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Wednesday, February 22, 2006

There's No Easy Way to Kill

Lethal injection constitutes cruel and unusual punishment. Putting aside the fact that the death penalty always violates the 8th amendment, the method of killing itself can violate the US Constitution or the California Constitution.

Lethal injection was introduced as a "more humane" way to execute prisoners. To those watching the execution, it certainly looks more humane than when someone catches on fire during an electrocution. It certainly seems less cruel than gassing a man and watching him choke to death while spitting blood. But is it really?

California has postponed the execution of convicted killer Michael Morales due to a federal District Court judge's order that trained medical professionals must conduct the execution. The conflict here is that the AMA and every other medical association is 100% opposed to the participation of trained medical professionals in executions. Monitoring Morales' execution would require the professionals to be prepared to administer more drugs if the killing did not go as planned. This would require doctors to take affirmative steps to kill, a clear violation of the hippocratic oath.

Further, Judge Fogel wanted the state to only use sodium pentothal to execute Morales. Currently, the state puts the prisoner to sleep with sodium pentothal, then a second drug stops the prisoner's muscle movement so that the viewers can have a clean show, and a third drug stops the prisoner's heart and delivers the killing blow. The judge's rationale is that the second and third drugs are cruel and unneccessary considering that sodium pentothal will get the job done.

Judge Fogel's view regarding the lethal injection process is shared by some unlikely suspects. Last month, the U.S. Supreme Court halted an execution based upon the same premise that was supported by Dr. David A. Lubarsky's research. Dr. Lubarsky is a conservative Republican. Nonetheless, he is also the head of the University of Miami medical school's anesthesiology department. His research revealed some startling information:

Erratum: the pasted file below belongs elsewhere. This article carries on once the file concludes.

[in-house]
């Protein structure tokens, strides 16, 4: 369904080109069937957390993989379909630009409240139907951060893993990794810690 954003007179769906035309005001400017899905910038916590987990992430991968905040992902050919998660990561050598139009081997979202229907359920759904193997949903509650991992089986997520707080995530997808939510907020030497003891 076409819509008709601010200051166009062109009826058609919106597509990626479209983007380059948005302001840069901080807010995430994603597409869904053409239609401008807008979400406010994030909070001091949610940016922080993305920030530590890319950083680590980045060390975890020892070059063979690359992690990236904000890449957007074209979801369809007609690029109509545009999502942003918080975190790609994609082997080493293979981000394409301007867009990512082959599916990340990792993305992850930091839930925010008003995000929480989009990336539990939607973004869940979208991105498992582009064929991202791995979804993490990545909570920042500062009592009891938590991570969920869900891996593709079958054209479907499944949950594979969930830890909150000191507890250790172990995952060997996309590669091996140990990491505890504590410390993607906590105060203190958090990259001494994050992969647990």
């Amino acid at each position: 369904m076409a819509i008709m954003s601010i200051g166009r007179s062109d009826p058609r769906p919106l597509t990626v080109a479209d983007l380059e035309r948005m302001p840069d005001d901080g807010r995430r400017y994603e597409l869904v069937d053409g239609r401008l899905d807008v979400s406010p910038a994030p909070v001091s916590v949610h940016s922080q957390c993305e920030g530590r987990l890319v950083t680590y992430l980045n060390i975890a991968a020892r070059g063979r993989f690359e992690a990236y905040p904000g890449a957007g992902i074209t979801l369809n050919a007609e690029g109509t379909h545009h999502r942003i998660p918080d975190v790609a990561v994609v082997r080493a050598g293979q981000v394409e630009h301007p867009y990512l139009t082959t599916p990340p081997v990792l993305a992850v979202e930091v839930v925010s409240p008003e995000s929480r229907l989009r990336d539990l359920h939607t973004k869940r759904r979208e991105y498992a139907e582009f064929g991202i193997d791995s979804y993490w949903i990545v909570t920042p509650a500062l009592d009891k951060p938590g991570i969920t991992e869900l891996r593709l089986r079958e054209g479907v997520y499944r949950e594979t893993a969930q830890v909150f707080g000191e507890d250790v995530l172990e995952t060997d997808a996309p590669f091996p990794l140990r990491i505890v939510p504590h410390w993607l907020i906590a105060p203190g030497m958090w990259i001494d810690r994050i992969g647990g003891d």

Lubarsky and three colleagues, Koniaris, Teresa A. Zimmers and Jonathan P. Sheldon, obtained postmortem toxicology reports on 49 executed inmates and measured the level of a particular anesthetic, thiopental, in the inmates' bloodstream.

According to the lethal injection protocol in use in most states, the anesthetic is used to render the inmate unconscious before a second drug paralyzes him. A third drug, potassium chloride, induces a heart attack.

But Lubarsky's research suggested that perhaps 43 of the 49 inmates did not have enough thiopental in their bloodstream to ensure unconsciousness.

''Methods of lethal injection anesthesia are flawed, and some inmates might experience awareness and suffering during execution,'' the article concluded. ``Without anesthesia, the condemned person would experience asphyxiation, a severe burning sensation, massive muscle cramping and, finally, cardiac arrest.''

Wow. 87.7% of the murdered prisoners could have felt severe pain during their lethal injections. Although there is some contrary research, the fact remains that the scientific community cannot guarantee that lethal injections are not a horrific, painful procedure that ruthlessly tortures convicts at the end of their lives. Some conservatives not only don't care about this fact, but they seem to want it to be true: "I am not too worried about his feelings after the lethal injection, as he had absolutely no feelings for the 17-year-old girl he killed." But this entire process has only dragged out the victims suffering by promising some sort of salvation at the end of the killing rainbow. Expecting a man's death to make your life whole again is pure nonsense, but that's exactly the message we send to victims by instituting the death penalty. The mother of the woman that Morales killed had this to say: "We feel devastated and angry...We waited 25 years with expectancy, and now this?'" 25 years with expectancy. An expectation that one day, justice would prevail and the world would somehow be right again. But of course that isn't so. Killing Morales with premediation and deliberation isn't going to bring back the life of the woman he killed. The state's promise that it will do so has unreasonably dragged out the suffering of this poor woman. It's time to stop killing prisoners and promising victims that these deaths will help them in some macabre way.

Dr. Lubarsky has come to the belief that the death penalty is wrong: "Should we be lowering ourselves to the level of the people we are seeking to execute?...That's what separates us from them: We don't torture people on purpose.'' Dr. Corey Weinstein, a consultant to California Prison Focus, points out the irreconcilable problem with the death penalty: "Maybe it is because there is not a way to be humane and do this act."

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